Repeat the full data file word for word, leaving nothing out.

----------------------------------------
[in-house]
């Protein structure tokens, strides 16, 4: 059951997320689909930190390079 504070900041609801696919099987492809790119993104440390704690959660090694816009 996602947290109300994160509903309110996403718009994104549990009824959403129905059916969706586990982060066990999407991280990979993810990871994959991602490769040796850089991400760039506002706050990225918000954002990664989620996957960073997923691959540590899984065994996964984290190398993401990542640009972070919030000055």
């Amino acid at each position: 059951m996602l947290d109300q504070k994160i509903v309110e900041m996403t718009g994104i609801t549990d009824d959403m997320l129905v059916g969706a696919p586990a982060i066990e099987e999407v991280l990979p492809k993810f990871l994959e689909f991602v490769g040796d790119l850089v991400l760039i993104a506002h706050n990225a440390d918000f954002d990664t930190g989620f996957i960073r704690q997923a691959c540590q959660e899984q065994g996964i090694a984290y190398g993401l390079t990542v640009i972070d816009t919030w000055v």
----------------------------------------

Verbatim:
[in-house]
């Protein structure tokens, strides 16, 4: 059951997320689909930190390079 504070900041609801696919099987492809790119993104440390704690959660090694816009 996602947290109300994160509903309110996403718009994104549990009824959403129905059916969706586990982060066990999407991280990979993810990871994959991602490769040796850089991400760039506002706050990225918000954002990664989620996957960073997923691959540590899984065994996964984290190398993401990542640009972070919030000055």
């Amino acid at each position: 059951m996602l947290d109300q504070k994160i509903v309110e900041m996403t718009g994104i609801t549990d009824d959403m997320l129905v059916g969706a696919p586990a982060i066990e099987e999407v991280l990979p492809k993810f990871l994959e689909f991602v490769g040796d790119l850089v991400l760039i993104a506002h706050n990225a440390d918000f954002d990664t930190g989620f996957i960073r704690q997923a691959c540590q959660e899984q065994g996964i090694a984290y190398g993401l390079t990542v640009i972070d816009t919030w000055v």